It rode the second shortest wheelbase in it’s class (106.5 inches) but at 184.5 inches long it was almost 10 inches longer than a Lark. The interior afforded more leg room than either Falcon or Corvair. Also, reflecting its higher entry price the interior wasn’t as spartan as a standard Falcon or Corvair 500.
According to Allpar the Valiant almost ended up a lot like the Corvair. The Slant 6 started as a Slant 4 mounted out back, but didn’t produce enough torque for American tastes and was soon upsized to a six. The stories from the GM proving grounds scared Chrysler engineers to approach their interpretation of the “rationalization” of the American sedan from a more traditional stance. The slant six was named such because of its 30 degree angle slant towards the passenger side of the car.
Due to its longer intake runners and other engineering tricks, it was a superior performer to a majority of the six cylinders offered by competitors. At 101 standard horsepower, the 170 cube version ran 0-60 times in the 15-17 second range (depending on which source), which put it a 3-4 seconds ahead of the Corvair, and up to 9-10 seconds ahead of a dawdling Falcon wheezing through it’s 144 Six and a Ford-O-Matic. The Hyper Pak equipped versions shamed the Corvair and Falcon in a special compacts only 1960 Daytona 500 event. The Valiants took the first Seven positions in the race. On the second day, the first place Valiant averaged 122mph.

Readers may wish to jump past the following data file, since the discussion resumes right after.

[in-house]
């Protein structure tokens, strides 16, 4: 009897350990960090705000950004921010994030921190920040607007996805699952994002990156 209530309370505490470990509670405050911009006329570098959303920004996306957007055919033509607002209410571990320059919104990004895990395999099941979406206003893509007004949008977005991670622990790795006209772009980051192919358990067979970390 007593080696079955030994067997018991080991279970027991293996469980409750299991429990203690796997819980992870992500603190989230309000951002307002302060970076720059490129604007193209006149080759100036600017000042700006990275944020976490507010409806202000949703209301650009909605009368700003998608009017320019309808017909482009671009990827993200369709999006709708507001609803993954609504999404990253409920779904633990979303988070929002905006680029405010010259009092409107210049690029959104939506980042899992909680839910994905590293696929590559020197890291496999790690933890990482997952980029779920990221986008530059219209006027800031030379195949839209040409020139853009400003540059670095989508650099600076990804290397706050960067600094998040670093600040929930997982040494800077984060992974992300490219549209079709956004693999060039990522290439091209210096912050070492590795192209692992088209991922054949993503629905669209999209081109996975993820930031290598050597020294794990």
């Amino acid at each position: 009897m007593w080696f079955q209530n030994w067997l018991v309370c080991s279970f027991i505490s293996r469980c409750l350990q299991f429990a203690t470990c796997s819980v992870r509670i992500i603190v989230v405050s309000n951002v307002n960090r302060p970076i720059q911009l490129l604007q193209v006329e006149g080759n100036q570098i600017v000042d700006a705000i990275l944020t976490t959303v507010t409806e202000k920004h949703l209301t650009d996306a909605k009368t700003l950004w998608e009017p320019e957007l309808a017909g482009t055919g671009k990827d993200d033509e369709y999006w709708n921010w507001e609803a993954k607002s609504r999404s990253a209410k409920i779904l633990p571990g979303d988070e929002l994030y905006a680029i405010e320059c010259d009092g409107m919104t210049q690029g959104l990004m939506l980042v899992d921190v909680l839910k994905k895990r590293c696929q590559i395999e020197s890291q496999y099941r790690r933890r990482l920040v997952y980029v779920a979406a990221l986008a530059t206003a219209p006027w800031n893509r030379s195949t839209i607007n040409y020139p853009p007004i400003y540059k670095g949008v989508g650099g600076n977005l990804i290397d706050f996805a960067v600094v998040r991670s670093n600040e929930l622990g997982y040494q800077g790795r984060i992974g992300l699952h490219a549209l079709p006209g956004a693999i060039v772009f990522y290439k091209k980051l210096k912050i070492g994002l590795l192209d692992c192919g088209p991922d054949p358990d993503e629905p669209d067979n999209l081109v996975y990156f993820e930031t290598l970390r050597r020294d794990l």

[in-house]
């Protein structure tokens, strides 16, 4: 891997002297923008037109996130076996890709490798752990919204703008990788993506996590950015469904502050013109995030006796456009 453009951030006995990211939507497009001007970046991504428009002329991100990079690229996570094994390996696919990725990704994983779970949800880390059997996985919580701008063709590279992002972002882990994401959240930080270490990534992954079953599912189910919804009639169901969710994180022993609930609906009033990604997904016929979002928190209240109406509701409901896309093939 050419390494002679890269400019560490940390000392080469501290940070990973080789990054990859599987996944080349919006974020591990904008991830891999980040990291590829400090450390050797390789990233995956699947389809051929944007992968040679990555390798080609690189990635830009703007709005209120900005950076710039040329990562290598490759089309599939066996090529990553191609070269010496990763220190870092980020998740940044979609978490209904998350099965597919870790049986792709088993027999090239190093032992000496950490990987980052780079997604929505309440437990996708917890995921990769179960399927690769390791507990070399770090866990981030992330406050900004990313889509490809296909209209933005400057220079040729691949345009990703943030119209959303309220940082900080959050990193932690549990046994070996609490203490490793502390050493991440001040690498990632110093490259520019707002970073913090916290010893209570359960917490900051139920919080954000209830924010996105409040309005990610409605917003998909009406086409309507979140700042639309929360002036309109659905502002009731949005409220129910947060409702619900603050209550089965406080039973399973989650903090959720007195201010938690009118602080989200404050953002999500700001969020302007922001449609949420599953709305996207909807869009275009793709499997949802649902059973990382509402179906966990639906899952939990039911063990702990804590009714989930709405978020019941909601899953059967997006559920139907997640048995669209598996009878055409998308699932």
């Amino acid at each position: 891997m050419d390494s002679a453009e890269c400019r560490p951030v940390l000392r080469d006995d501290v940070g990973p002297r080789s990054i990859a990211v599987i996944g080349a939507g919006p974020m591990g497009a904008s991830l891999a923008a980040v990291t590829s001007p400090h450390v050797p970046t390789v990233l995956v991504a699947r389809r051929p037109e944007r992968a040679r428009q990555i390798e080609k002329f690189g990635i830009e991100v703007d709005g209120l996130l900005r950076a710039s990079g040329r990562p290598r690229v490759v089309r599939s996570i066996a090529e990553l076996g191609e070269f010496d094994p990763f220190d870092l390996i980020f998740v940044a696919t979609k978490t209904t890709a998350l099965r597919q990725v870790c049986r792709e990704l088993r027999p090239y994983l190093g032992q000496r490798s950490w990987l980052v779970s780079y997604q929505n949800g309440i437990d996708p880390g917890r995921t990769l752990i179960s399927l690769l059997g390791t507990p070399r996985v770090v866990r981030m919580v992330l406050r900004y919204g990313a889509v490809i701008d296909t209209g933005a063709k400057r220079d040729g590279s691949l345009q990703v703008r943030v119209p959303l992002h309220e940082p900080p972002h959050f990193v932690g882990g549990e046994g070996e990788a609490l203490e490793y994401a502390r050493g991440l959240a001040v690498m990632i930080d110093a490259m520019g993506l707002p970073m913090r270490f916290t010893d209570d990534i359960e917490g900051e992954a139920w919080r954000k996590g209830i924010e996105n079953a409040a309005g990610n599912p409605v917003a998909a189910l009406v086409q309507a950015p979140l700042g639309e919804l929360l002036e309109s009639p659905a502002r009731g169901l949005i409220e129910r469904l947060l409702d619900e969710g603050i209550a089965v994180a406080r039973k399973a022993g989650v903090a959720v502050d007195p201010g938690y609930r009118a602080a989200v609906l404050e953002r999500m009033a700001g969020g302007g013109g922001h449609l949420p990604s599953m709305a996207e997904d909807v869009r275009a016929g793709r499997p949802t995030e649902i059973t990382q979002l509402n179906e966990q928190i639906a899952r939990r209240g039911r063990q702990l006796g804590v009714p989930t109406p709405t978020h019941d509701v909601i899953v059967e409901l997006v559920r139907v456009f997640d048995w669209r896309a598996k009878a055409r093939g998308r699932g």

So, if the original Valiant was so superior at everything, why was it the (seemingly) most unloved of the first Big Three compacts? Although it sold 194, 000+ units in its first year, that trailed the Corvair’s 250,000 or the 435,000+ Falcons that spewed like ants out of Ford factories throughout the nation. In 1961 and 1962 the sales stayed pretty much steady, never really breaking out of the 150K range. The main reason I can attribute is the curious styling.